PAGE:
Coronavirus: Why Everyone Was Wrong. It is Not a “New Virus”. “The Fairy Tale of No Immunity”

By Beda M Stadler

“It was even more wrong to claim that the population would not already have some immunity against this virus.” The immune response to the virus is stronger than everyone thought

The original article was published in the Swiss magazine Weltwoche (World Week) on June 10th. The author, Beda M Stadler is the former director of the Institute for Immunology at the University of Bern, a biologist and professor emeritus. Stadler is an important medical professional in Switzerland, he also likes to use provoking language, which should not deter you from the extremely important points he makes.

This article is about Switzerland and it does not suggest that the situation is exactly the same globally.

I am advocating for local measures according to locale situations. And I advocate for looking at real data rather than abstract models. I also suggest to read to the end, because Stadler makes crucial points about testing for Sars-CoV-2.

Back to Reason, Medium, June 2, 2020

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This is not an accusation, but a ruthless taking stock [of the current situation]. I could slap myself, because I looked at Sars-CoV2- way too long with panic. I am also somewhat annoyed with many of my immunology colleagues who so far have left the discussion about Covid-19 to virologists and epidemiologists. I feel it is time to criticise some of the main and completely wrong public statements about this virus.

Firstly, it was wrong to claim that this virus was novel.

Secondly, It was even more wrong to claim that the population would not already have some immunity against this virus.

Thirdly, it was the crowning of stupidity to claim that someone could have Covid-19 without any symptoms at all or even to pass the disease along without showing any symptoms whatsoever.

But let’s look at this one by one.

1. A new virus?

At the end of 2019 a coronavirus, which was considered novel, was detected in China. When the gene sequence, i.e. the blueprint of this virus, was identified and was given a similar name to the 2002 identified Sars, i.e. Sars-CoV-2, we should have already asked ourselves then how far [this virus] is related to other coronaviri, which can make human beings sick. But no, instead we discussed from which animal as part of a Chinese menu the virus might have sprung. In the meantime, however, many more people believe the Chinese were so stupid as to release this virus upon themselves in their own country. Now that we’re talking about developing a vaccine against the virus, we suddenly see studies which show that this so-called novel virus is very strongly related to Sars-1 as well as other beta-coronaviri which make us suffer every year in the form of a colds. Apart from the pure homologies in the sequence between the various coronaviri which can make people sick, [scientists] currently work on identifying a number of areas on the virus in the same way as human immune cells identify them. This is no longer about the genetic relationship, but about how our immune system sees this virus, i.e. which parts of other coronaviri could potentially be used in a vaccine.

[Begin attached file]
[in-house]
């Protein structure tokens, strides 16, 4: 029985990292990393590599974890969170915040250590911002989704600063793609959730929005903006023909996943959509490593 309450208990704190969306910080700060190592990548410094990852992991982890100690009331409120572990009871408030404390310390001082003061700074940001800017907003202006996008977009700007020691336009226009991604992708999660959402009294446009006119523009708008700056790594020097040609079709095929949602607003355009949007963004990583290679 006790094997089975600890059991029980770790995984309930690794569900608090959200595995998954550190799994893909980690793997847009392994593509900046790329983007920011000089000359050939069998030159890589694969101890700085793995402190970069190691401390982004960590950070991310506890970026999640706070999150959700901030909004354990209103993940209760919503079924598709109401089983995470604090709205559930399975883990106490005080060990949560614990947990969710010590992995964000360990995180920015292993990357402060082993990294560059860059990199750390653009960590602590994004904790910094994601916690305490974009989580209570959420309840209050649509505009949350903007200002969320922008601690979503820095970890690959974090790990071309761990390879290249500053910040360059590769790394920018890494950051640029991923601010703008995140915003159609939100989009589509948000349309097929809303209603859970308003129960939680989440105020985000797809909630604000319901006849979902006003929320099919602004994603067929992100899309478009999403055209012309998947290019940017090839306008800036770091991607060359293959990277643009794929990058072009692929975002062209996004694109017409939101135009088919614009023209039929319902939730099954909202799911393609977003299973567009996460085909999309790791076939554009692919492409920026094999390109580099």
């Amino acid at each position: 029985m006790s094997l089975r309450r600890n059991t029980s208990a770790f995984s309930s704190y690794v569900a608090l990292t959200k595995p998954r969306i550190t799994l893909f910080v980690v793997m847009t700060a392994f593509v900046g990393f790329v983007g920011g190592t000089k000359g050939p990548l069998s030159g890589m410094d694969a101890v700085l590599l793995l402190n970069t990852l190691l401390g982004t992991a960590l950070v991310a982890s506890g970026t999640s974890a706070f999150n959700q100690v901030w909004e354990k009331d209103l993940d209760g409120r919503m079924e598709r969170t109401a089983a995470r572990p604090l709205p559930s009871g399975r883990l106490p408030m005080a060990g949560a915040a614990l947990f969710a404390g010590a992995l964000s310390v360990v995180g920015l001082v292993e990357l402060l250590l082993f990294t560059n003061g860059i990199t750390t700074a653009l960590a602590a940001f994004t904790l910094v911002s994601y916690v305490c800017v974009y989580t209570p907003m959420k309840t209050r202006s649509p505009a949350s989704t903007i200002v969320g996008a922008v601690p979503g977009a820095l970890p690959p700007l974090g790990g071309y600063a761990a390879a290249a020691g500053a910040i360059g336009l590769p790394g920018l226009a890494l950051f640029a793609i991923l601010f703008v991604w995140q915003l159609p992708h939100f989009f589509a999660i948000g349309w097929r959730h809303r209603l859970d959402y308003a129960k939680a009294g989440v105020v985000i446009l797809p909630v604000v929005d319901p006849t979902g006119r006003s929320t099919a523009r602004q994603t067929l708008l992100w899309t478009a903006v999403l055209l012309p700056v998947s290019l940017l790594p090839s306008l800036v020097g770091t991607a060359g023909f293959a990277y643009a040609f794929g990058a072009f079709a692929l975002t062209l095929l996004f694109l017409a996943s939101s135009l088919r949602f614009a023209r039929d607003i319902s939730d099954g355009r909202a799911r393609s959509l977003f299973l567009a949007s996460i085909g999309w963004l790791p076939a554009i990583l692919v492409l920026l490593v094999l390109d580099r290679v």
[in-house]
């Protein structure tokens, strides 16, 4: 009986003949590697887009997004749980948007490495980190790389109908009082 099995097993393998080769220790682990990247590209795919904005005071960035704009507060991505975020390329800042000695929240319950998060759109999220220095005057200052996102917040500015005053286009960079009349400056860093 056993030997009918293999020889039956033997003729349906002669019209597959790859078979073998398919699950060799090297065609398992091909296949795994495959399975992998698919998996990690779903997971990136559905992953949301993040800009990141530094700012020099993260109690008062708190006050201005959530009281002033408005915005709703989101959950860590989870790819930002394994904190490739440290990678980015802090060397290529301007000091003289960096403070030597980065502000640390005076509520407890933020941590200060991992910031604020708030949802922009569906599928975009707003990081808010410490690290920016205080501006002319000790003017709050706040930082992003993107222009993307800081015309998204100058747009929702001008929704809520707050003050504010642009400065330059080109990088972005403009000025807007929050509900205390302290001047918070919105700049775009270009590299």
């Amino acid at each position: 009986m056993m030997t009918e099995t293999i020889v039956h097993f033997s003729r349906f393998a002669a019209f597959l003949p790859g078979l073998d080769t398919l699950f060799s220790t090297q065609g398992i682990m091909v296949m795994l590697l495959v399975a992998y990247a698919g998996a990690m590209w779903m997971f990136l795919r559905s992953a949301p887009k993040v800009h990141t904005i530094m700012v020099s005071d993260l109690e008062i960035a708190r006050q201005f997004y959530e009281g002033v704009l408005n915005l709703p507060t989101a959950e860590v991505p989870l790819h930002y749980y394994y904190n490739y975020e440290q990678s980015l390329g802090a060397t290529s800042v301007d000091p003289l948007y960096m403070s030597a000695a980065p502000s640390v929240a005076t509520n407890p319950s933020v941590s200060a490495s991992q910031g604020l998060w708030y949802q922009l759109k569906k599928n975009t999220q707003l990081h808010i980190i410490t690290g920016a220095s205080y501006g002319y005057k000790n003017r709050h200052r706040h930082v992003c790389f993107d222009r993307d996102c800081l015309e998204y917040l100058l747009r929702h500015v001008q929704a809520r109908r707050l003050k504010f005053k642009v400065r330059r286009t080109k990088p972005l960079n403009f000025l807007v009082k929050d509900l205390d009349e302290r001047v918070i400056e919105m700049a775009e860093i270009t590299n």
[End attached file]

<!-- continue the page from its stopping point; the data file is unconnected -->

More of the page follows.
So: Sars-Cov-2 isn’t all that new, but merely a seasonal cold virus that mutated and disappears in summer, as all cold viri do — which is what we’re observing globally right now. Flu viri mutate significantly more, by the way, and nobody would ever claim that a new flu virus strain was completely novel. Many veterinary doctors where therefore annoyed by this claim of novelty, as they have been vaccinating cats, dogs, pigs, and cows for years against coronaviri.

2. The fairy tale of no immunity